Perilli
Maurice Perilli, the retiring chairman of Roma Bank’s board, sits in his office at the bank’s Robbinsville headquarters on Route 33. (Staff photo by Rachel Wintermute.)

Sure, Hamilton residents have owned businesses, gotten involved with politics, ranked at the top of boards of directors and even had long-lasting effects on the development of their community. But few aside from Maurice “Maury” Perilli have mastered all four at once.

After 65 years serving Hamilton Township in roles like mayor and 34 years leading Roma Financial Corp., Perilli, 92, has announced he’ll retire to a much calmer life than he’s ever experienced. Not that he minded being busy.

“It was never a hard day’s work,” Perilli said, despite his long list of responsibilities throughout the decades.

Since the 1940s, Perilli has owned two printing companies in Hamilton, served as township committeeman for 14 years and mayor for four years, served as an original trustee of Hamilton Hospital—now Robert Wood Johnson University Hospital-Hamilton—and moved up the ranks to chairman of the board of Roma Financial Corp., now based in Robbinsville. For some years, Perilli was tied into all organizations at once.

“When you’re 24 or 28 it’s not a burden,” Perilli said. “Five hours of sleep a night was enough.”

Perilli didn’t just get involved with organizations; he always exceeded the basic responsibilities.

“He threw himself into the community,” said Margaret Norton, a close friend and former colleague. “His whole life was Hamilton Township.”

Perilli served four years as mayor during his 14 years under Hamilton’s old committee system, in which mayors served one year terms, as elected by the rest of the committee. Perilli’s contributions during his years in the committee system are still prominent in Hamilton today. In 1968, Perilli dedicated Hamilton Park (now known as Veterans’ Park). He broke ground at sites to develop “center city,” which includes the police station, 1966, and public library, 1973. Perilli said his years as mayor were critical to population growth and Hamilton’s development from simple city suburb into a self-sufficient municipality.

Perhaps one of Perilli’s most prized accomplishments of his run as mayor was the formation of the first narcotics squad in Hamilton and all of Mercer County. He said there was an onslaught of drug abuse in Hamilton during the early 1970s, and Perilli used his position as mayor to take action. He handpicked a team of dedicated officers to jumpstart the squad.

“If I called them at three in the morning, they’d be there,” Perilli said. “They were eager to help.”

That kind of trust and commitment hasn’t been rare in the life and work of Perilli since. Those close to him said one of the qualities that makes Perilli so popular among the community is his ability to connect to the people around him.

“He never asked any of us to do something he wouldn’t do. His work ethic rubbed off on a lot of us,” Norton said. “There was a respect he had for anyone who worked for him. He just treated us all like his family.”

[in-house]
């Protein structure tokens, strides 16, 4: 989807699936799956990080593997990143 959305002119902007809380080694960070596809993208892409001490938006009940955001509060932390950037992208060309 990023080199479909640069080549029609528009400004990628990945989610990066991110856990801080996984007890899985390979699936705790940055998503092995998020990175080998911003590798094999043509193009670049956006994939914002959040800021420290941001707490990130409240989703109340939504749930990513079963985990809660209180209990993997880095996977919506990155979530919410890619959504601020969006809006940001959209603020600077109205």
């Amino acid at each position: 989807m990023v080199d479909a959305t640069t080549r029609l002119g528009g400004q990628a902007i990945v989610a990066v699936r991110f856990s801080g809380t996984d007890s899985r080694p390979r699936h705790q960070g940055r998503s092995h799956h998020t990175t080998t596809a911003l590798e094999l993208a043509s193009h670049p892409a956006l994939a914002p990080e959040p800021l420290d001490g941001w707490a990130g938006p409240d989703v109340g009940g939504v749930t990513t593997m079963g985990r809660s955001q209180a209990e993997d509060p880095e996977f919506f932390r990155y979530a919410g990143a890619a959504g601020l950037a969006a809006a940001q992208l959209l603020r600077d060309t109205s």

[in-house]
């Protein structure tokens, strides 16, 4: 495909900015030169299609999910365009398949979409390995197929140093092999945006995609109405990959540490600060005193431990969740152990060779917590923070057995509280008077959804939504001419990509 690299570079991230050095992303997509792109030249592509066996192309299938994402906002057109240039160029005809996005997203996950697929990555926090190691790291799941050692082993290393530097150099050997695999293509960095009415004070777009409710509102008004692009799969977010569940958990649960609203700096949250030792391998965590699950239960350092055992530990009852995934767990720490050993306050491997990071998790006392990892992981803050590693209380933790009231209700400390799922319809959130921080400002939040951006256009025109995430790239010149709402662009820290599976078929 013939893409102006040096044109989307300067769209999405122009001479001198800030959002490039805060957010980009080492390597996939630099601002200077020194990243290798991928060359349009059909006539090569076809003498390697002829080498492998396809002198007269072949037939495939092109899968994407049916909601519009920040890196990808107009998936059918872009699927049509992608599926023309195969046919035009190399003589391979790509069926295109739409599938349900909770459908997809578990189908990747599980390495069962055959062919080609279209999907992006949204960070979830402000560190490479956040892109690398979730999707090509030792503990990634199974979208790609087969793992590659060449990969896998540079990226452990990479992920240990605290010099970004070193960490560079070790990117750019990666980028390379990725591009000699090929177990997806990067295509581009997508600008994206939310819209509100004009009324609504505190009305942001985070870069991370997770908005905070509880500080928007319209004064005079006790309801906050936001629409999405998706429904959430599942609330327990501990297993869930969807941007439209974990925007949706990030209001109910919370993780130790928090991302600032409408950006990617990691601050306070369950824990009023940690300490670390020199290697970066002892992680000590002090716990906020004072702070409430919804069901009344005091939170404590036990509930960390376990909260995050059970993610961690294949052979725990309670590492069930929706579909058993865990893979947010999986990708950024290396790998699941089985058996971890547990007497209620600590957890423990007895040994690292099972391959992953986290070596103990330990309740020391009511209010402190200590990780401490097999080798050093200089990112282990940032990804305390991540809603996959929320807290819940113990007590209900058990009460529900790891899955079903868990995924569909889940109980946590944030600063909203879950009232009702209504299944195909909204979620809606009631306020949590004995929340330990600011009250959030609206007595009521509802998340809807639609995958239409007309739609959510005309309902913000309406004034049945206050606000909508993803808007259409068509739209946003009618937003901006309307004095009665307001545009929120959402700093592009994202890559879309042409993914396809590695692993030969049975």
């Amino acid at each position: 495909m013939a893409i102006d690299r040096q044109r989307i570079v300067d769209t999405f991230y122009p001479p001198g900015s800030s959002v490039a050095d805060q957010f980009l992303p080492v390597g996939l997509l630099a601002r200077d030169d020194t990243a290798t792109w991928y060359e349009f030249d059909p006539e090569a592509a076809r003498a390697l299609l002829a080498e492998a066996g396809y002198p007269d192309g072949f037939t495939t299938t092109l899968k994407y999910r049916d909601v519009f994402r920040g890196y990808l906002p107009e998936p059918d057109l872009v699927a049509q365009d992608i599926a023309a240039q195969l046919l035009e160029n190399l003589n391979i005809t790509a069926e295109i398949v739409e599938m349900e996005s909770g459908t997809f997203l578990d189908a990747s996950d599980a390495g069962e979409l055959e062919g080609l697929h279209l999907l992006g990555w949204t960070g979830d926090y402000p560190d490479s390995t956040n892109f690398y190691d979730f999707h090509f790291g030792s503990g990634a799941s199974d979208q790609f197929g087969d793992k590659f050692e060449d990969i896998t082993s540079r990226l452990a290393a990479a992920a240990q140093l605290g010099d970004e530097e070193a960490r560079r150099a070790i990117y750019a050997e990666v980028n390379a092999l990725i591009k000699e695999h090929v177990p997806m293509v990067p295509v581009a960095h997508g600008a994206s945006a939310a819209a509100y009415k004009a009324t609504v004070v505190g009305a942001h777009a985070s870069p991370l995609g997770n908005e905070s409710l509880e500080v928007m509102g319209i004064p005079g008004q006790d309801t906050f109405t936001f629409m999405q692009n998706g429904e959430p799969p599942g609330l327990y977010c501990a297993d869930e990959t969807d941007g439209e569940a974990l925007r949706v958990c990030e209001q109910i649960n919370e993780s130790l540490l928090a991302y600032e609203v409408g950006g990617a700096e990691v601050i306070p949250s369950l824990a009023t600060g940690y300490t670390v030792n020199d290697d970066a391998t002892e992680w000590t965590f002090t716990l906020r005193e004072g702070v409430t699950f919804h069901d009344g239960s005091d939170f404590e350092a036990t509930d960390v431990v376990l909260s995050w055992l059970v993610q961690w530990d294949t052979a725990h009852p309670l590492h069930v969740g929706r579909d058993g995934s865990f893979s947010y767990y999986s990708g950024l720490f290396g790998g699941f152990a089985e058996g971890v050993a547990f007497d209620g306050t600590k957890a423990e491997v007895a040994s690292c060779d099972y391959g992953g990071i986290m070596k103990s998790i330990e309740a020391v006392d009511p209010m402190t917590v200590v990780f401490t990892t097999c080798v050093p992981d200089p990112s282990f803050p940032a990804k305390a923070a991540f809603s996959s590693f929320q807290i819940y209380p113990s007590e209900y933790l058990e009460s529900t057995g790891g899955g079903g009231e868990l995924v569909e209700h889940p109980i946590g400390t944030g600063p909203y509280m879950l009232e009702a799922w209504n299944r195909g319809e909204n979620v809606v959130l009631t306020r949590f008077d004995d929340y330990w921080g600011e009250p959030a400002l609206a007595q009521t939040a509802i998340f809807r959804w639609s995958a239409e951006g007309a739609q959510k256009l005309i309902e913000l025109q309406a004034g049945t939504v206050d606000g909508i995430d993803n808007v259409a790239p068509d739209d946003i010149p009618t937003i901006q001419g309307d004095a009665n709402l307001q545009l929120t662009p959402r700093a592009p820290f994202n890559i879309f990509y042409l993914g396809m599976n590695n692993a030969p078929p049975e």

Toward the end of his career as mayor, Perilli merged the small bank Sanhican Savings and Loan—which he was president of—with Roma Bank, another community bank that then had only one office.

Even in the business world, Perilli combined his warm personality with his intelligence and quickly moved up the ranks. Perilli has held offices like executive vice president and, most recently, chairman of the Board of Directors, but he never lost his compassion for people.

Former State Senator and Roma Bank president and CEO Peter Inverso has known Perilli since the early ’70s.

“People like Maury don’t come along very often,” Inverso said. “He’s always had the facility to reach people one on one, and people responded in kind with him.”

Inverso said that the one thing he wanted to take away from Perilli was his ability to make people feel special. He would often sit at his desk and pen even the shortest “thank you” or “congratulations” notes for those he knew, and Inverso said he has always marveled at that.

Indeed, developing personal friendships along with business relationships was something that Perilli did well. It was even what bonded Perilli to Roma Bank in the first place.

Perilli said that the success of the bank is “a matter of passing on relationships. Our greatest asset is the confidence of our families. They build up a trust in dealing with you.”

It didn’t take long for the bank to turn into a home for him. Perilli often came into the office seven days a week. Even on Sundays, he would get the newspaper in the office, journey down the street to church in the mid-morning and return back to the office for the rest of the day. Norton can recall the mornings he would bring in coffee and breakfast for the staff.

“He had such a routine,” she said. “He was always working or out making contacts. [The retirement] is going to be an adjustment.”

Luckily, Perilli does not have to say goodbye to Roma Bank just yet. He now holds the title of director emeritus, a position that will allow him to act as a consultant without a regular board vote.

As an official retiree, Perilli will be busy at home taking care of his wife and finally sorting through the useless things he’s acquired over the years— what he refers to as his “junk” collection.

Otherwise, he plans on spending as much time as possible at his second home, the Roma Bank headquarters on Route 33 in Robbinsville.